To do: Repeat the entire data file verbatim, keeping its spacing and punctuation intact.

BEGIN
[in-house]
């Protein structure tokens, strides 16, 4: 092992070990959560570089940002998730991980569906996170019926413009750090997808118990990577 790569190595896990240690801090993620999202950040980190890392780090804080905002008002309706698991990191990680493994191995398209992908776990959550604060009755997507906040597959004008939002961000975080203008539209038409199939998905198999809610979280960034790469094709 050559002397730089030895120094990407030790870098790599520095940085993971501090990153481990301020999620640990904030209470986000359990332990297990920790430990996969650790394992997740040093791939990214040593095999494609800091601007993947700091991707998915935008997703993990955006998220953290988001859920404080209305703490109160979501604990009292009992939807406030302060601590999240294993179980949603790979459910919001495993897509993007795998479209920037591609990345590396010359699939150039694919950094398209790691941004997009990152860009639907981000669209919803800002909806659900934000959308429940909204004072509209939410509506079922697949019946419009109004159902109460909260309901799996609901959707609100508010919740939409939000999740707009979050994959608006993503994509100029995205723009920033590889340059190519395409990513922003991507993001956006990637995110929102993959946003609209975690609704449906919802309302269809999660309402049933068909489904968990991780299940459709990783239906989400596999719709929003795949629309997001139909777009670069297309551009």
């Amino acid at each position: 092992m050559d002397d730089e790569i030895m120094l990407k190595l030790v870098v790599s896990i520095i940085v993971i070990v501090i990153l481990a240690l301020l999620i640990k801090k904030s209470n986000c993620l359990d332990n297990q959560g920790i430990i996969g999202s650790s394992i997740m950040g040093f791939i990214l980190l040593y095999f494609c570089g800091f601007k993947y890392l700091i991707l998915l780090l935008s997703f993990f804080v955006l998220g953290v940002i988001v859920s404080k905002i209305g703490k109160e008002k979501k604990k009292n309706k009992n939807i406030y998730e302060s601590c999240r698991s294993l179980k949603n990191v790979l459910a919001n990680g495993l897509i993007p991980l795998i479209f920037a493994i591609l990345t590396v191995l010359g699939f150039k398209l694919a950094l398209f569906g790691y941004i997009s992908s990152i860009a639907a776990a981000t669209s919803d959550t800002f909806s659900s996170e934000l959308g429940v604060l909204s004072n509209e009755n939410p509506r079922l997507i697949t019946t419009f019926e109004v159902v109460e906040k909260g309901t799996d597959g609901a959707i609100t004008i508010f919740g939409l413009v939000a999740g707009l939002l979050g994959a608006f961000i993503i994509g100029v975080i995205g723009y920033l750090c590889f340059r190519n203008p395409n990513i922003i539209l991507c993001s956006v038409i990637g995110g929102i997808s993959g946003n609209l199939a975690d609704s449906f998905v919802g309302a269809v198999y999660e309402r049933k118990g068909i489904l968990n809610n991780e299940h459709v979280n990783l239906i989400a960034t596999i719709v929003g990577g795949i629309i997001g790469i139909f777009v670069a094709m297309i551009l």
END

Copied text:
[in-house]
């Protein structure tokens, strides 16, 4: 092992070990959560570089940002998730991980569906996170019926413009750090997808118990990577 790569190595896990240690801090993620999202950040980190890392780090804080905002008002309706698991990191990680493994191995398209992908776990959550604060009755997507906040597959004008939002961000975080203008539209038409199939998905198999809610979280960034790469094709 050559002397730089030895120094990407030790870098790599520095940085993971501090990153481990301020999620640990904030209470986000359990332990297990920790430990996969650790394992997740040093791939990214040593095999494609800091601007993947700091991707998915935008997703993990955006998220953290988001859920404080209305703490109160979501604990009292009992939807406030302060601590999240294993179980949603790979459910919001495993897509993007795998479209920037591609990345590396010359699939150039694919950094398209790691941004997009990152860009639907981000669209919803800002909806659900934000959308429940909204004072509209939410509506079922697949019946419009109004159902109460909260309901799996609901959707609100508010919740939409939000999740707009979050994959608006993503994509100029995205723009920033590889340059190519395409990513922003991507993001956006990637995110929102993959946003609209975690609704449906919802309302269809999660309402049933068909489904968990991780299940459709990783239906989400596999719709929003795949629309997001139909777009670069297309551009």
């Amino acid at each position: 092992m050559d002397d730089e790569i030895m120094l990407k190595l030790v870098v790599s896990i520095i940085v993971i070990v501090i990153l481990a240690l301020l999620i640990k801090k904030s209470n986000c993620l359990d332990n297990q959560g920790i430990i996969g999202s650790s394992i997740m950040g040093f791939i990214l980190l040593y095999f494609c570089g800091f601007k993947y890392l700091i991707l998915l780090l935008s997703f993990f804080v955006l998220g953290v940002i988001v859920s404080k905002i209305g703490k109160e008002k979501k604990k009292n309706k009992n939807i406030y998730e302060s601590c999240r698991s294993l179980k949603n990191v790979l459910a919001n990680g495993l897509i993007p991980l795998i479209f920037a493994i591609l990345t590396v191995l010359g699939f150039k398209l694919a950094l398209f569906g790691y941004i997009s992908s990152i860009a639907a776990a981000t669209s919803d959550t800002f909806s659900s996170e934000l959308g429940v604060l909204s004072n509209e009755n939410p509506r079922l997507i697949t019946t419009f019926e109004v159902v109460e906040k909260g309901t799996d597959g609901a959707i609100t004008i508010f919740g939409l413009v939000a999740g707009l939002l979050g994959a608006f961000i993503i994509g100029v975080i995205g723009y920033l750090c590889f340059r190519n203008p395409n990513i922003i539209l991507c993001s956006v038409i990637g995110g929102i997808s993959g946003n609209l199939a975690d609704s449906f998905v919802g309302a269809v198999y999660e309402r049933k118990g068909i489904l968990n809610n991780e299940h459709v979280n990783l239906i989400a960034t596999i719709v929003g990577g795949i629309i997001g790469i139909f777009v670069a094709m297309i551009l």